‘We can’t afford another generation too lazy to think’, says arts adviser
Ellen Pau wants to bring more creativity to the city with her new roles at the Arts Development Council and the West Kowloon arts hub
Vivienne Chow email@example.com
PUBLISHED : Monday, 20 January, 2014, 5:08am
UPDATED : Monday, 20 January, 2014, 9:39am
Ellen Pau feels she is about to embark on a new life. Her membership in the Arts Development Council and the West Kowloon Cultural District Authority marks not just a new chapter in her artistic career but also an opportunity for her and her peers to make a difference.
“Art is no longer for art’s sake,” says the 52-year-old video artist and curator. “Art isn’t fluff. Hong Kong has to be forward-looking regarding its cultural development, focusing on the relationship between art and life, and how art can change our lives. It’s not about handing out money randomly.”
Just last week, the co-founder of media art collective Videotage was appointed to the arts hub’s interim acquisition committee, which has a strong say on the development of the collections that will adorn the cultural district’s museums.
Pau has yet to receive details of her precise duties at West Kowloon, but she has big plans for the Arts Development Council after being elected to the funding body.
Armed with nominations from award-winning director Johnnie To Kei-fung, a former council member, and prominent independent filmmaker Vincent Chui Wan-shun, Pau was elected in October to represent the film-arts sector, beating Li Shao-ming by 1,370 votes to 327.
In her election platform, she pledged to promote the culture of the moving image, one of the areas that will be covered by West Kowloon’s first museum, M+.
The film and television industries, broadcasting licences, intellectual property and the revitalisation of old industrial buildings as artistic spaces are among the issues of long-term cultural development that she is concerned with, as is the development of West Kowloon.
As one of nine newly elected members, Pau hopes to send a clear message to the council that the arts community will keep a close eye on its funding body, which she says must respect its stakeholders. She hopes to change the council’s piecemeal funding culture and to raise the profile of the moving image, which she feels is undervalued.
“We are surrounded by urban screens, from the smartphone interface and ATMs to facades of skyscrapers. But how do we understand the moving image? Is it just advertising? Can we do something more creative?”
She hopes to expand schemes such as the Fresh Wave, the international short film festival organised by the council to nurture young filmmakers
“Fresh Wave offers young people a taste of how the film industry works, but I hope to connect the culture of short films and video with the wider public.”
“You don’t have to be an industry professional to make films. We all make short films and videos with our mobile phones.”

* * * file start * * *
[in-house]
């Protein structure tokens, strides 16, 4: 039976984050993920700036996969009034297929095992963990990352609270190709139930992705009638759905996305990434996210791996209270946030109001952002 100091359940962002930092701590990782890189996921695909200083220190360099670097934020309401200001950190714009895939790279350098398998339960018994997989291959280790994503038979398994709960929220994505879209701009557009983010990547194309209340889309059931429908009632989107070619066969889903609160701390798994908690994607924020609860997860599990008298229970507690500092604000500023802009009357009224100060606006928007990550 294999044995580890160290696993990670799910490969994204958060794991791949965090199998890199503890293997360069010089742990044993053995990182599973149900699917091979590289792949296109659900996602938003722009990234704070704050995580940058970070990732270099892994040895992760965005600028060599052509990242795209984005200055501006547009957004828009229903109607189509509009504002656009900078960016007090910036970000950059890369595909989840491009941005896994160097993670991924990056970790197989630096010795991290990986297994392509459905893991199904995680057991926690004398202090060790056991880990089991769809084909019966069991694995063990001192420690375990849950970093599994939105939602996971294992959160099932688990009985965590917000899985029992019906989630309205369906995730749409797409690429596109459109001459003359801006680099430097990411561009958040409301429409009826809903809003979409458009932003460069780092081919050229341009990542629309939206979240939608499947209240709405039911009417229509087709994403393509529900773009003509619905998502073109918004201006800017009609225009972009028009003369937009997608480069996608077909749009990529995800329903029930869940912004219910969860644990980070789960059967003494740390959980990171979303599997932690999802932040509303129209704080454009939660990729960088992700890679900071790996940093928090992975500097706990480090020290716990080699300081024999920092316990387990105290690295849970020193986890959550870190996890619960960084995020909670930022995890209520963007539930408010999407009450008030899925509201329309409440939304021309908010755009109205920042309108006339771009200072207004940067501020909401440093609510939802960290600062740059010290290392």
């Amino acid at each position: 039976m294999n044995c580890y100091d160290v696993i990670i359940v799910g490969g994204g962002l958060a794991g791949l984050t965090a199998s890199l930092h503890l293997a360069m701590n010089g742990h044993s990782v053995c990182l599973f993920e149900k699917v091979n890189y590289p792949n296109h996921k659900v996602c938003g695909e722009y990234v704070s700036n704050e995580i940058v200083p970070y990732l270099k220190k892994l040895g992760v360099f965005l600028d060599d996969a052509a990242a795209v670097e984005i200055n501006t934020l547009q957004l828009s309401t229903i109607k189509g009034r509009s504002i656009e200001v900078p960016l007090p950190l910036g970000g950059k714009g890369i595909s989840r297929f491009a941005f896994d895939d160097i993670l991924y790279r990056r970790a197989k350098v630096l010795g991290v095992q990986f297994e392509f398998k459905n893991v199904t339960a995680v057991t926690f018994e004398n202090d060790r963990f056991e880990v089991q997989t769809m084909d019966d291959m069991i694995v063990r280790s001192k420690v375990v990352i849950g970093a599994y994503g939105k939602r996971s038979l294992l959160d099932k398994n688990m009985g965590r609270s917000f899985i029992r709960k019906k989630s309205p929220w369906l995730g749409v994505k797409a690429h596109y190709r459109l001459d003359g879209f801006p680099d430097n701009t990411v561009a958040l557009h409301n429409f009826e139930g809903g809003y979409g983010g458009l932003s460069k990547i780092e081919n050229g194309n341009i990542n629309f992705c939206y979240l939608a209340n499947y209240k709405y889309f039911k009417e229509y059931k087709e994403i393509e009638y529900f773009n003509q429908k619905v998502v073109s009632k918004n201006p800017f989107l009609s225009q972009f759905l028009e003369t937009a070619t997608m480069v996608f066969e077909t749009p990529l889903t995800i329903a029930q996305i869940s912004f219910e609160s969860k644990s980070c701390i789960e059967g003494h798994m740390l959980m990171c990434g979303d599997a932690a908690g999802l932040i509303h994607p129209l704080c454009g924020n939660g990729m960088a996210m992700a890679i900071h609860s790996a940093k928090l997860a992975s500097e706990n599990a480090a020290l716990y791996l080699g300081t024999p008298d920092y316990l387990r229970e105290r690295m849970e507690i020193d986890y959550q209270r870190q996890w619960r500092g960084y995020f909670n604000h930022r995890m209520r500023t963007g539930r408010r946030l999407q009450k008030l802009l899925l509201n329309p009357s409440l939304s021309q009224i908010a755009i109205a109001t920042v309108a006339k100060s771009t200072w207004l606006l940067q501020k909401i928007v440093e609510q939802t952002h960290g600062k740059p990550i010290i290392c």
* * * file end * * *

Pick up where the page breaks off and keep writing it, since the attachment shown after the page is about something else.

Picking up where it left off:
Pau says the city’s urban screens should play a key role in promoting the culture of the moving image. Hong Kong Television Network’s plan for mobile television, introduced after the station run by tycoon Ricky Wong Wai-kay was denied a free-to-air licence, can also provide a promotional channel, she adds.
Pau developed her interest in visual images in her secondary school’s photography darkroom, and began making shorts using Super 8 film and video. In 2001, her work Recycling Cinema was shown at the Hong Kong pavilion at the Venice Biennale.
Pau co-founded Videotage in 1986 and the Microwave International New Media Arts Festival, for which she serves as curator, in 1996. She has lectured at various universities and institutions.
She combines her life as an artist with a day job as a medical radiographer – something she has done for 28 years since she graduated from Polytechnic University.
She has vivid memories of New Year’s Eve 1992, when her night shift at Queen Mary Hospital in Pok Fu Lam brought her face to face with tragedy: as 1993 began, the emergency room began to fill with injured young revellers. It was the night of the deadly stampede in Lan Kwai Fong, which killed 20 and injured 71.
In the early hours of another morning, Pau received a young man in her office.
“He was shivering. He had killed his friends’ family who had connections with the triads,” Pau recalls. “There were a lot of men in black suits in the corridor and they were being held off by security guards. He was hiding in my room because it was safe. It was like a movie.”
Pau says that as artists grow more conscious of the world, they become more aware of the importance of freedom of speech, the cornerstone of creativity. But she is concerned not just about the danger to freedom of speech, but also the government’s failure to think creatively.
She points to Brazil, where the government gives small sums to some citizens to buy books, music or cinema tickets.
“When you decide what to buy, you are already going through an art-appreciation process, during which you will get a better understanding of not just yourself, but also the world around you. The thinking process will inspire you to become more creative,” she says.
“What we want is young people who are sensitive to the world around them. Hong Kong can’t afford to have another generation of young people who are too lazy to think. We are not worms that just eat and excrete.”
Education: qualifies as a diagnostic radiographer, Hong Kong Polytechnic; MA in visual studies, Chinese University
1986: co-founds Videotage
1996: founds Microwave International New Media Arts Festival
2014: elected to Arts Development Council; appointed to interim acquisition committee, West Kowloon Cultural District Authority
Notable works: Glove (1984), Disenchantment of the Statue (video, 1988), Recycling Cinema (featured at Hong Kong Pavilion, Venice Biennale, 2001)